Oftentimes, families force young female family members into marriage for financial benefit or to settle feuds and make amends with another family. Additionally, the monetary benefits that follow a marriage may reduce an economic burden or provide more income to a family living in poverty. In communities where schools are available for women, families may marry off their daughters earlier to avoid payments for schooling. On the contrary, some parents believe that marrying their daughters early will protect them and ensure that their futures are stable.

Organizations Fighting Child Marriage

In 2016, the United Nations announced an initiative called the Global Programme to End Child Marriage, which has assisted 7.9 million girls from 2016 to 2019. The program increases education and healthcare access for young girls, educates families about the risks of child marriage and supports governments in developing strategies to end child marriage.

Additionally, Girls Not Brides is a program that has committed itself to put an end to child marriage. Girls Not Brides ensures that girls in more than 100 different countries, including countries in the Middle East, are able to achieve their life goals. Girls Not Brides consists of approximately 1,500 member organizations that raise awareness about child marriage, hold governments accountable to create national strategies to end child marriage and share solutions with communities and families. UNICEF reports that the combined efforts of organizations that combat child marriage, including Girls Not Brides, have prevented 25 million arranged child marriages.

The Road Ahead

Child marriage in Iraq is a controversial, ongoing practice despite Iraq’s Personal Status Law that emerged to prevent the occurrence of underage marriage. Young girls in Iraq who enter into marriage provide monetary gain for their families, especially those living in poverty, but experience physical and psychological damage that lasts a lifetime. Organizations such as the United Nations and Girls Not Brides continue to aid victims of child marriage in Iraq by providing healthcare, education and support. Hopefully, with the continued efforts of various NGOs, incidents of child marriage in Iraq will significantly reduce.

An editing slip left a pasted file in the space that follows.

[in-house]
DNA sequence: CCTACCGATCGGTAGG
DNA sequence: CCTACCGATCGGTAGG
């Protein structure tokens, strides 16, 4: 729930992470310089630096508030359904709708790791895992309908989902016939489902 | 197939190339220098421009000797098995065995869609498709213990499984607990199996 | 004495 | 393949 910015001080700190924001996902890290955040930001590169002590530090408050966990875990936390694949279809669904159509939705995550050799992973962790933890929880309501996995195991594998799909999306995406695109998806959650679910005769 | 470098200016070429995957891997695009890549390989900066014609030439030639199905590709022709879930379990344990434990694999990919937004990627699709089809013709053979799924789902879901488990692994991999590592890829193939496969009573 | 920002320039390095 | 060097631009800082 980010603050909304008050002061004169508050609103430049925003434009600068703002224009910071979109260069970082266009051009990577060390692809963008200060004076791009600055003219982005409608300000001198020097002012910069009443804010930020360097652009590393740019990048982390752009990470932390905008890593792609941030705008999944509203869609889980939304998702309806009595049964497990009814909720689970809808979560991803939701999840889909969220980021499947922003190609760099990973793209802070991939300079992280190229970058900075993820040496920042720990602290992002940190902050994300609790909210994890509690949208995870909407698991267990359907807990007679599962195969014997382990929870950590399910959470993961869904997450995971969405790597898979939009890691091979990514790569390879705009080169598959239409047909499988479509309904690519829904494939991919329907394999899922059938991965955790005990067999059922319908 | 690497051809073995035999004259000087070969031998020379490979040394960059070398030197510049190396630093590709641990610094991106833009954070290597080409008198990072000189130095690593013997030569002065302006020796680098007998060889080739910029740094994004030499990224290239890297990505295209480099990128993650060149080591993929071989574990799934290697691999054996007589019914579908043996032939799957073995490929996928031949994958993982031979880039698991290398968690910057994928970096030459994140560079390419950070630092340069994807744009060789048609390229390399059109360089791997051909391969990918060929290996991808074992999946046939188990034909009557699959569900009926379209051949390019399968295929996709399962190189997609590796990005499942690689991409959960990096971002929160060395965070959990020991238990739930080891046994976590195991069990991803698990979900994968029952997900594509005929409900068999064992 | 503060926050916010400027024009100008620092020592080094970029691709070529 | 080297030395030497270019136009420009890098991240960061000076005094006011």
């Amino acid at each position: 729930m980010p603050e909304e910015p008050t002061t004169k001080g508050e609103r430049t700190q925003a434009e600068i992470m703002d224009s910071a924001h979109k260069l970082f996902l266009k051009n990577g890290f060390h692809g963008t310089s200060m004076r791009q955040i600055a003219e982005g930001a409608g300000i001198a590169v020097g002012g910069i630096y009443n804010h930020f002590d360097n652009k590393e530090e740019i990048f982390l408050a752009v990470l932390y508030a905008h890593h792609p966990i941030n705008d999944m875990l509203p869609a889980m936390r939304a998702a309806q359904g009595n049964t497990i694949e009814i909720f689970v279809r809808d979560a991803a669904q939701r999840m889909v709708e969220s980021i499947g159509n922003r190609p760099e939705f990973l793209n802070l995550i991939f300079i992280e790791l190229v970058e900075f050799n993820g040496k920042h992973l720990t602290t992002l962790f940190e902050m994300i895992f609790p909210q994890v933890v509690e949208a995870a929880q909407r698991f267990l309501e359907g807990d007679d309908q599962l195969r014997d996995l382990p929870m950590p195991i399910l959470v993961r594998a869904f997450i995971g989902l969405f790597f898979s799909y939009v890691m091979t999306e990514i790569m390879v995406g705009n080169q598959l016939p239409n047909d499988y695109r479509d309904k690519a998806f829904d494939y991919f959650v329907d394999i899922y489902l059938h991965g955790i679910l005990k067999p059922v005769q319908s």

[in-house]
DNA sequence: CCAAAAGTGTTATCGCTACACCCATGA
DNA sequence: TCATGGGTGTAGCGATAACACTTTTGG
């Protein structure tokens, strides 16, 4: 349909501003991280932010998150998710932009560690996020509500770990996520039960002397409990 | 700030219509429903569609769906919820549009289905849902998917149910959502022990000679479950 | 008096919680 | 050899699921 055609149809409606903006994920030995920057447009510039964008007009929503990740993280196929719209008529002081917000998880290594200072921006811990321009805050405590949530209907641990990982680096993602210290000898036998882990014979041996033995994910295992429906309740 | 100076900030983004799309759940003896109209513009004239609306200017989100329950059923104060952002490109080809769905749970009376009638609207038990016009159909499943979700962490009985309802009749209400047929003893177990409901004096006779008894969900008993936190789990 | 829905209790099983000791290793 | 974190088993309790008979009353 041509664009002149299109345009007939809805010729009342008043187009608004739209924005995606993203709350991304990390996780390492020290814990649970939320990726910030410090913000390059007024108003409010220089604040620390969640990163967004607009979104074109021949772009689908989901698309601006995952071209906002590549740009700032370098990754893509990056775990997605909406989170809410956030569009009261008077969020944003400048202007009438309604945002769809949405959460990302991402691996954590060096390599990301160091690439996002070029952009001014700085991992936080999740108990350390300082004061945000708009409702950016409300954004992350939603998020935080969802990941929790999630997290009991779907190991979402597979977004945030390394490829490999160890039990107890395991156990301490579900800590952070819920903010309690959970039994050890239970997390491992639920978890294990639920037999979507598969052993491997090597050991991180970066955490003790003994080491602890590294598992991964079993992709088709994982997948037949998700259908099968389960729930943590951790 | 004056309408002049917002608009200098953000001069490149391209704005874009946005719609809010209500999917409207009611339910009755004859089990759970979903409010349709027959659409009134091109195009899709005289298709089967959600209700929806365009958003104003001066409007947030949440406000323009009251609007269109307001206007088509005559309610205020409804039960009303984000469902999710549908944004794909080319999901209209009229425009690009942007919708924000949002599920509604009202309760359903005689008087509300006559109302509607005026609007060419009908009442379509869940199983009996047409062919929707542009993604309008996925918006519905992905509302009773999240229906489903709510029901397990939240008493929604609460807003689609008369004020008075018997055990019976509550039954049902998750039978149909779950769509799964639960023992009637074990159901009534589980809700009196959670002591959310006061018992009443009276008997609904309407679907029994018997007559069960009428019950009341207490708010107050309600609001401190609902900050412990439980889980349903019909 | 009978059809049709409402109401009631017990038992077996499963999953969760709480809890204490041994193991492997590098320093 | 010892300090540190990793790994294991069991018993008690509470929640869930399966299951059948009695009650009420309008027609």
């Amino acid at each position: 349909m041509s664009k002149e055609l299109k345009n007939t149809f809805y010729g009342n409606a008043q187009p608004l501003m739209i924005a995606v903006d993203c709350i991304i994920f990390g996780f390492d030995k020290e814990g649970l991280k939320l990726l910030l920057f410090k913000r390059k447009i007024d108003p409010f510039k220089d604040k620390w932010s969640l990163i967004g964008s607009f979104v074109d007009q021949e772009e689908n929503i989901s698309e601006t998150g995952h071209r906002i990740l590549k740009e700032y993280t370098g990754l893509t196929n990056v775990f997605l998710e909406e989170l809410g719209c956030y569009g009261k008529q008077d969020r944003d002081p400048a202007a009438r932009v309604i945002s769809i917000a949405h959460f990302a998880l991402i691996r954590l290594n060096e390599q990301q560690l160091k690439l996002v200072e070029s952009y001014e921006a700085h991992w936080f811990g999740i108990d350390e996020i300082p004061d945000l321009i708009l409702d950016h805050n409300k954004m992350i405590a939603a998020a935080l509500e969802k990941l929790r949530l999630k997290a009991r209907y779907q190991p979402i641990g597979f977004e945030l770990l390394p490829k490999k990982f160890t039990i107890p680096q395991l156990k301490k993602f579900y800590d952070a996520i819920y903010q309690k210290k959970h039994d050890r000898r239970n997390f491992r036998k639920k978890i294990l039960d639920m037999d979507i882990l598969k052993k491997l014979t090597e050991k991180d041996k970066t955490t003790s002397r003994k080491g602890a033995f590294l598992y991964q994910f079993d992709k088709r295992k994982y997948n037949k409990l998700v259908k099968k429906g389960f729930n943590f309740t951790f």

– Lauren Spiers
Photo: Flickr

Female Genital Mutilation in ChadThe World Health Organization defines female genital mutilation as “any procedure that involves partial or total removal of the external female genitalia or other injury to the female genital organs for non-medical reasons.” Despite constituting an international human rights violation, FGM remains a pervasive issue affecting the lives of many women, especially in developing countries. According to UNICEF, at least 200 million girls and women have undergone genital mutilation globally. FGM is particularly prevalent in Chad, a landlocked country in Northern Africa, despite laws banning female genital mutilation in Chad. Over the years, steps have been taken to reduce the prevalence of FGM in Chad.

The Prevalence of Female Genital Mutilation in Chad

BMC Public Health explains that, in Chad, the citizenry continues FGM practices in both religious and traditional contexts. FGM is a hazardous practice, often done without anesthetic, putting girls and women at risk of both short and long-term health effects. These effects include genital swelling, bleeding, the inability to pass feces and urine, urinary tract infections and birth complications, among other consequences.